UUSC Expresses Solidarity with CEECCNA Partners Facing Authoritarian Crackdown

Challenging Injustice, Advancing Human Rights

The Unitarian Universalist Service Committee advances human rights through grassroots collaborations.

← News & Stories

(Volunteers + Ideas) x (Resources and Network) = More Justice

July 22, 2016

UUSC’s First Justice-Building Innovators Launch Programs to Advance Human Rights

Early in 2016, UUSC selected its first class of 16 Justice-Building Innovators, sponsored by nine congregations and supported by UU advocacy networks throughout the United States. During projects lasting 18 months or more, these innovators are developing programs to engage their congregations, colleagues, and communities in tackling human rights issues close to home and, in some cases, state-wide.

Rev. Paul Langston-Daley who is leading this effort for UUSC explains that during the multi-year commitment period, UUSC provides three in-person leadership development gatherings, monthly personal coaching calls, topical and networking webinars, and access to various organizing tools and techniques.

“With our Justice-building Innovators program, we provide the structure, network, and resources. You supply the ideas and innovations.” -Rev. Paul Langston-Daley, UUSC Senior Program Leader for Justice-Building

“The JBI program is designed to support congregations – wherever they are in their understanding and practice of justice – to take a significant leap forward in terms of the scale, scope, focus, and impact of their efforts.  Unitarian Universalists have a proud history of being some pretty audacious change agents.  Given the conditions we face as a nation and world, we look to the Justice-Building Innovators (JBIs) to reclaim that gutsiness, and with a 21st century vision of the Beloved Community, use their and their congregation’s power to really make a difference,” says Pamela Sparr, Associate Director for UUSC’s Justice-Building Program.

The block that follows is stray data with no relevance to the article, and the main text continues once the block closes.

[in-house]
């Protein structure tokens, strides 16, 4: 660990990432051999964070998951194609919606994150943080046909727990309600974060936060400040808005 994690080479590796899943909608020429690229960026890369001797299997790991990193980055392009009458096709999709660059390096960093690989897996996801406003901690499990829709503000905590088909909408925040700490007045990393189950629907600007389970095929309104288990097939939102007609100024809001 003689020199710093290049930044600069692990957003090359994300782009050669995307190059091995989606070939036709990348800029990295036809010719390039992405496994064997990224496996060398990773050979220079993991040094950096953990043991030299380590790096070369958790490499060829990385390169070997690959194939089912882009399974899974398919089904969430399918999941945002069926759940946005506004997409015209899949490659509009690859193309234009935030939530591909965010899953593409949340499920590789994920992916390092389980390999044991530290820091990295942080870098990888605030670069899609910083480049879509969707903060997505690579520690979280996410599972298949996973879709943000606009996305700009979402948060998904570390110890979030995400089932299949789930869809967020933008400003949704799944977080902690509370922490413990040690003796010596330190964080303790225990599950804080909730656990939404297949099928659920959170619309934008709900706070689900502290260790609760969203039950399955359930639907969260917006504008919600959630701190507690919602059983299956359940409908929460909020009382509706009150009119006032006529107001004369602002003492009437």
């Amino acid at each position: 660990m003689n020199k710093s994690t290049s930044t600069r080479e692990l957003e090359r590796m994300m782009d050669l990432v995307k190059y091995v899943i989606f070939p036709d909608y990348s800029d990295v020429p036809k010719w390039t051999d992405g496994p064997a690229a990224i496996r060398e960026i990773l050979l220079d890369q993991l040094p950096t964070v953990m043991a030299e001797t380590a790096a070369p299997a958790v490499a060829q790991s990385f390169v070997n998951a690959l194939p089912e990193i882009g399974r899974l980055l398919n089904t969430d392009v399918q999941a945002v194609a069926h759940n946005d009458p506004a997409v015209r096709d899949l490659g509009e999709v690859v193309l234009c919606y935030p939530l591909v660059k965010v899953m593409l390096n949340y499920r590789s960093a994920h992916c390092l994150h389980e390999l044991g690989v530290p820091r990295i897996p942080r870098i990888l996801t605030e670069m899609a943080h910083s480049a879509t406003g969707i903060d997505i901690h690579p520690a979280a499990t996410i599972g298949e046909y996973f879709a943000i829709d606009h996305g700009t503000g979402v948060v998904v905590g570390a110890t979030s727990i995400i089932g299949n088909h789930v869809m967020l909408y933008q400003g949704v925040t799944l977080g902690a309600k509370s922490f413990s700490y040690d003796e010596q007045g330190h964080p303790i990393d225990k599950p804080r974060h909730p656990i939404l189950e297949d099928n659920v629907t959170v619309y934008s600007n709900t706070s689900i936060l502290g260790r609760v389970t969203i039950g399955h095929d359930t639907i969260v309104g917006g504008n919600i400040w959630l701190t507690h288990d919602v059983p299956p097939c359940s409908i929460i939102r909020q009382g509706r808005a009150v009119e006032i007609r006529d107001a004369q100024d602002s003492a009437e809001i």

“This first class of JBIs has devised projects that are essentially of two different types,” notes Langston-Daley. The first are what Sparr and Langston-Daley call “foundational organizing,” identifying priority issues and mobilizing key leaders in congregations to explore the connections between these issues and possible solutions. The goal of these projects is to engage in joint strategic planning, with support and resources provided by UUSC.

Julia Cochrane in Washington state and Jack Gaede in Minnesota are developing these kinds of projects, as is Elias Ortega in New Jersey. Ortega’s plans include creating anti-racism education and organizing programs with all UU congregations in New Jersey, and reaching out to other organizations across the state, including with the Black Lives Matter Movement. These three JBIs hope their three state-wide projects will produce a double benefit – strengthening their state and regional UU advocacy networks, as well as the capacity of the individual congregations involved. In Madison, Wisconsin, Ian Shay is developing a related foundational project, forming a joint impact assessment team including his congregation and various community groups his church has already supported in the past.